The number of sick days police officers have taken due to stress and mental health-related issues has increased over the past three years.
The Scottish Sun has reported that days off due to psychological disorders rose from 38,588 in 2017-18 to 65,998 in 2019-20.
The annual total works out at nearly four days off per year for the 17,000-plus officers employed by Police Scotland.
Concern has also been raised over the demands placed on officers amid claims of growing workloads and cuts to budgets and officer numbers.
Scottish Police Federation chairman David Hamilton told The Sun: “These figures are further evidence of policing’s mental health crisis.
“Officers are burning out by being asked to do too much, too often
“The service acknowledges these problems and that we are running our officers ‘hot’ with too much demand and not enough numbers.
“Why then there are talks about cutting officer numbers and taking on additional roles is beyond me.”
The psychological disorders category includes alcohol problems, anxiety, bereavement, depression, insomnia, post-natal depression and post-traumatic stress.
The federation said a recent study into the working conditions and wellbeing of UK police officers by Cambridge University found 41% were frequently exposed to traumatic incidents, while 12% of trauma-exposed workforce had symptoms consistent with complex PTSD.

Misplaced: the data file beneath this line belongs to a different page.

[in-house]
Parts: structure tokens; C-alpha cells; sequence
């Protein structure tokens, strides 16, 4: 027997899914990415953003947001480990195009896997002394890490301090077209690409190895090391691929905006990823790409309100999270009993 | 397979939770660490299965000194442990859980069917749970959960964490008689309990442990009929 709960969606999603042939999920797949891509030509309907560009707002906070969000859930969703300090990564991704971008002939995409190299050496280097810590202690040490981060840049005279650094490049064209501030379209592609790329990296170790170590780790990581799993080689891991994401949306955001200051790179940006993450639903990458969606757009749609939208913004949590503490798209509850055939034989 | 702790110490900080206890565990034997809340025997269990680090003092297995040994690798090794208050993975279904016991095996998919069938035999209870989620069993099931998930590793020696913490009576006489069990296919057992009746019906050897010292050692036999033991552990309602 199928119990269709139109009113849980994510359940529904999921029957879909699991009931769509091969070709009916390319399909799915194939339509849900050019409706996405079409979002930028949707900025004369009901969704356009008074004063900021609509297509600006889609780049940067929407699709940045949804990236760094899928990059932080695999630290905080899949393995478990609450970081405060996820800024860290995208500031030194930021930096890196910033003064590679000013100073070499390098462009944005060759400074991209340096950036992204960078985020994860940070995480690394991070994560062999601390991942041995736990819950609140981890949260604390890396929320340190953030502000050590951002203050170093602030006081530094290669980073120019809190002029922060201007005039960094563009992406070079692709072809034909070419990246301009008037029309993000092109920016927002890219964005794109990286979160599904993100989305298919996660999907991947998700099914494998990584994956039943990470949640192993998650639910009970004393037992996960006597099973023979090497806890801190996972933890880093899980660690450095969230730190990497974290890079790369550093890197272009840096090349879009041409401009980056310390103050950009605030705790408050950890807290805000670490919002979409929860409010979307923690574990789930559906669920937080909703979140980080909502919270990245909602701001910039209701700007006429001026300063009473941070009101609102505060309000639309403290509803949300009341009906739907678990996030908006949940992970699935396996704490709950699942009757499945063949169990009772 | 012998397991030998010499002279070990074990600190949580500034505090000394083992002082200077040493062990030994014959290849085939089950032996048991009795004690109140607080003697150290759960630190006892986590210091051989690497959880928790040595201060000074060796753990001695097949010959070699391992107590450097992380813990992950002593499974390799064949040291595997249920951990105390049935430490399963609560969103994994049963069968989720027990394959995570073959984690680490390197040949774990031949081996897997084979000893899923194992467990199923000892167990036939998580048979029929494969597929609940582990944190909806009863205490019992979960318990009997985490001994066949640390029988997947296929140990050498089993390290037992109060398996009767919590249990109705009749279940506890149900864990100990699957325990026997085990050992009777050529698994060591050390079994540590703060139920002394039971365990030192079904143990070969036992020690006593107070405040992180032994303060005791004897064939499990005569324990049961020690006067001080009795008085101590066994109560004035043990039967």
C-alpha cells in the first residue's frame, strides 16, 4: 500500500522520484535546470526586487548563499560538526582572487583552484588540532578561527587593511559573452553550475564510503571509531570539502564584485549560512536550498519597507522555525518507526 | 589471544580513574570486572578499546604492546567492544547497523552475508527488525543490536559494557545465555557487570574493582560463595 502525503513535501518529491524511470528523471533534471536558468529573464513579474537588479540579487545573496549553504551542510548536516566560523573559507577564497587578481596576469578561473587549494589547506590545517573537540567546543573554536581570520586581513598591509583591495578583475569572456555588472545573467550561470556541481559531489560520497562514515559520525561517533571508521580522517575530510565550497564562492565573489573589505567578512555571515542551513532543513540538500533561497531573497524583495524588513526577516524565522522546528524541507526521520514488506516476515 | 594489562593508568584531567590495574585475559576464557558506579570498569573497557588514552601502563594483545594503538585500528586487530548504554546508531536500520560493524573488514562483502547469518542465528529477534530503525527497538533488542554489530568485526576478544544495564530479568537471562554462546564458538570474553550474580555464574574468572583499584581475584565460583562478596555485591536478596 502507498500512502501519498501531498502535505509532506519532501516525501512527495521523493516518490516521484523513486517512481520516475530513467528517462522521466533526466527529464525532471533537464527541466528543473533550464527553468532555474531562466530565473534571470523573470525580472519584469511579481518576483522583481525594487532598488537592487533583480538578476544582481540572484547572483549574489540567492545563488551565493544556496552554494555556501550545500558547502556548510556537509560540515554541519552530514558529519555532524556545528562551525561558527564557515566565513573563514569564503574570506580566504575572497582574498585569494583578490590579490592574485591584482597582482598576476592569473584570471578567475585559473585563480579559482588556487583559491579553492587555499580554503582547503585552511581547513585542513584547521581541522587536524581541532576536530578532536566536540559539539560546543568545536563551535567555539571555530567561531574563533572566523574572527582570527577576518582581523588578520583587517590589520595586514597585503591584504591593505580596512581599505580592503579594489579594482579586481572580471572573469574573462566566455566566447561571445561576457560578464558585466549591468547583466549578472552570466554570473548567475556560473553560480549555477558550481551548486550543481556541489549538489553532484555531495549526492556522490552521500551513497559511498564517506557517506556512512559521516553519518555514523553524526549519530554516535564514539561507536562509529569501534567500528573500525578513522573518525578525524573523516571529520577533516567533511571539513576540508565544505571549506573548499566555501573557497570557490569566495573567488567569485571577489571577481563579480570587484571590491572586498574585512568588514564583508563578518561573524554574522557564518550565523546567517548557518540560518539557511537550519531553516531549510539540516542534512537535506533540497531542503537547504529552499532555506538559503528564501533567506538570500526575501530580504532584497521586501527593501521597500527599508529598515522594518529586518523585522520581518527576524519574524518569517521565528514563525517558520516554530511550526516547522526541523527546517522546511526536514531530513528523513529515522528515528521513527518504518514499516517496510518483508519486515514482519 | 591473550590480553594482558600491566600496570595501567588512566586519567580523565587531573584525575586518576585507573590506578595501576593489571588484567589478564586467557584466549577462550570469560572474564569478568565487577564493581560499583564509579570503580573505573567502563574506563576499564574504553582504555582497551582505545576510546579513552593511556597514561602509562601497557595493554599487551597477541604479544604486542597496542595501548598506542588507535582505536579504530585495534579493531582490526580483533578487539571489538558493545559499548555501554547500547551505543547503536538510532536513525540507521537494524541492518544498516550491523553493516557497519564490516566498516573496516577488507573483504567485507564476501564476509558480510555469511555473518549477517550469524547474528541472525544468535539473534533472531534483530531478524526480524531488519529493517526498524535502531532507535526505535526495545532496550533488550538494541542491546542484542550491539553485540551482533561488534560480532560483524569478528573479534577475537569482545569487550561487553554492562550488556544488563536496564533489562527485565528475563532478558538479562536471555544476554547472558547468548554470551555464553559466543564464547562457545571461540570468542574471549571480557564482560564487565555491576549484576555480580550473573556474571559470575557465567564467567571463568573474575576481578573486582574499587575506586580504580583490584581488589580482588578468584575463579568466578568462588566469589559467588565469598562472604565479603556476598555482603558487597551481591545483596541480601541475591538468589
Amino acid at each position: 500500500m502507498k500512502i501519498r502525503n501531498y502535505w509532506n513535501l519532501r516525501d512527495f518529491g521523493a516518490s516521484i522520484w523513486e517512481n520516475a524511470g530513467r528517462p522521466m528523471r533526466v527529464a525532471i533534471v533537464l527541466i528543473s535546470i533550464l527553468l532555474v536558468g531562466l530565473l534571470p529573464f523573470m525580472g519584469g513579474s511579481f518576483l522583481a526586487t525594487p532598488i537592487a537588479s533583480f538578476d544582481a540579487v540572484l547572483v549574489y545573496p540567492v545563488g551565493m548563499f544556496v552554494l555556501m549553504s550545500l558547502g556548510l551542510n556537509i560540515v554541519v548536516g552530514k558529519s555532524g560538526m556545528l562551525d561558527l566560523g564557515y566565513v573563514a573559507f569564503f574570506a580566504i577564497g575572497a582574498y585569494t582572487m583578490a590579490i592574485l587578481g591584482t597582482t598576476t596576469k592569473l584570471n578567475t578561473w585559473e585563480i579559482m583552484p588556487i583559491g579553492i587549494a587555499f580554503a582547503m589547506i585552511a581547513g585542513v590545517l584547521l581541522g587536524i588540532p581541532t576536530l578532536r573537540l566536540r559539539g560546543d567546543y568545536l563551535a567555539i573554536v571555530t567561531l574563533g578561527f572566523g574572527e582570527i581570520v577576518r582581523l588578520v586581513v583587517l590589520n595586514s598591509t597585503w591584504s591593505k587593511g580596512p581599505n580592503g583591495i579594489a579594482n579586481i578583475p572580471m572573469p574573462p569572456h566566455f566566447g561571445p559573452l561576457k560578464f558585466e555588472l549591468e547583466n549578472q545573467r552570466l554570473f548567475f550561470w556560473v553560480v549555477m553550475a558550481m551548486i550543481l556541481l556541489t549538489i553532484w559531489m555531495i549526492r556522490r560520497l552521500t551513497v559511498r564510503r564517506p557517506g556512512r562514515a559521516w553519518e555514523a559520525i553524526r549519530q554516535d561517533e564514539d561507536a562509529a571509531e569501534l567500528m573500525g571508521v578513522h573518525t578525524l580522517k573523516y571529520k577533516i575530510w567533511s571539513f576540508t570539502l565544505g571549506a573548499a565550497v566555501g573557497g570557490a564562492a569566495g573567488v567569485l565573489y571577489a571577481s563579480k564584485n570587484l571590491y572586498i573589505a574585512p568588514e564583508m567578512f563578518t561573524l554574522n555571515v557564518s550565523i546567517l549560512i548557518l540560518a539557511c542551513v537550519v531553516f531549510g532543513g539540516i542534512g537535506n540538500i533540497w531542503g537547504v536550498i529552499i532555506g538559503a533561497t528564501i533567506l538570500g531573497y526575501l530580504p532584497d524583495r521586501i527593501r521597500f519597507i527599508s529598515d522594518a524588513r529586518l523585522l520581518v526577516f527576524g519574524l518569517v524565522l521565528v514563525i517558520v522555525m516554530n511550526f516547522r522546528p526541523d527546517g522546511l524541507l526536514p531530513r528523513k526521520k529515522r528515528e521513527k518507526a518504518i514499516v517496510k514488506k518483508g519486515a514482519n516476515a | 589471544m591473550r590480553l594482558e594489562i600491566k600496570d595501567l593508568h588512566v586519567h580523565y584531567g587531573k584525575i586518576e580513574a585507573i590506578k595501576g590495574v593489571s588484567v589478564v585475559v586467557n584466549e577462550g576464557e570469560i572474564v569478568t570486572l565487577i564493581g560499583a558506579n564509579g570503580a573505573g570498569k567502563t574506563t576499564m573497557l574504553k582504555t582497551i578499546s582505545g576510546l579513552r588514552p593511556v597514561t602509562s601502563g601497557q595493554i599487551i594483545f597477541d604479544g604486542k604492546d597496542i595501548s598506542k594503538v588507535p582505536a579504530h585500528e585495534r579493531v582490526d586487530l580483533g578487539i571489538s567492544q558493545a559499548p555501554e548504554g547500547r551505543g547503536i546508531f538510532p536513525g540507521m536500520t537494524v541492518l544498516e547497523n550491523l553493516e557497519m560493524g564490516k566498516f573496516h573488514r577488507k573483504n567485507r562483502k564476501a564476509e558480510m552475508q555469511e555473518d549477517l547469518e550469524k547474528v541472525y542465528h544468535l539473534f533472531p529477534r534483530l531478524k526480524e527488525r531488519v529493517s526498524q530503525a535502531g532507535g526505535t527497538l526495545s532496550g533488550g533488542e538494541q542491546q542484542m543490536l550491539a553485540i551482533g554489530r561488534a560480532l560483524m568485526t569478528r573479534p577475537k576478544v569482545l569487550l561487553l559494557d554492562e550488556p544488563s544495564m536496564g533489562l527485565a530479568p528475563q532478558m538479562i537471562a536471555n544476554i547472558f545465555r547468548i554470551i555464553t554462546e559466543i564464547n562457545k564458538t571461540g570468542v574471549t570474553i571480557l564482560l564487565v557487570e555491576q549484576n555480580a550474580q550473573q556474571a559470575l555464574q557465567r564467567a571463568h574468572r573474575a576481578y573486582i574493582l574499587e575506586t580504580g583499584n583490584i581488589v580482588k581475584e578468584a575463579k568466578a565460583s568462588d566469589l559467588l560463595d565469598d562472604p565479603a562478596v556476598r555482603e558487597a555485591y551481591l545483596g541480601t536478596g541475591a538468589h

Deputy Chief Constable Fiona Taylor said: “We know that mental health is an increasing problem in society as a whole.
“Policing is a job like no other and our officers and staff do find themselves in situations which can be stressful, traumatic and can have a lasting impact on them.
“The wellbeing of our officers and staff is our priority and Police Scotland provides a range of support mechanisms to colleagues, including counselling services and post-incident trauma support as well as proactive screening.
“We are investing significantly in this work this year and have introduced mental health awareness training for police officers.
“We also have 200 Wellbeing Champions across the organisation to offer peer support and officers and staff can download a Backup Buddy app to their mobile devices which has been specially developed in recognition of the need to support the mental health of those in policing.”
Scottish Conservative leader Douglas Ross— whose wife Krystle is a police sergeant — added: “These figures show that police officers are under more stress than ever before.
“The number of days off have gone through the roof and that’s because the SNP Government are not giving officers the resources to do their job.
“My wife is a police sergeant and I know first-hand how demanding, both mentally and physically, the job can be. We have got to start getting police officers and emergency service workers the support they need.”
A spokesman for SNP Justice Secretary Humza Yousaf said: “Despite UK Government cuts to the Scottish Budget, the Scottish Government has increased the policing budget by £60million in 2020-21.”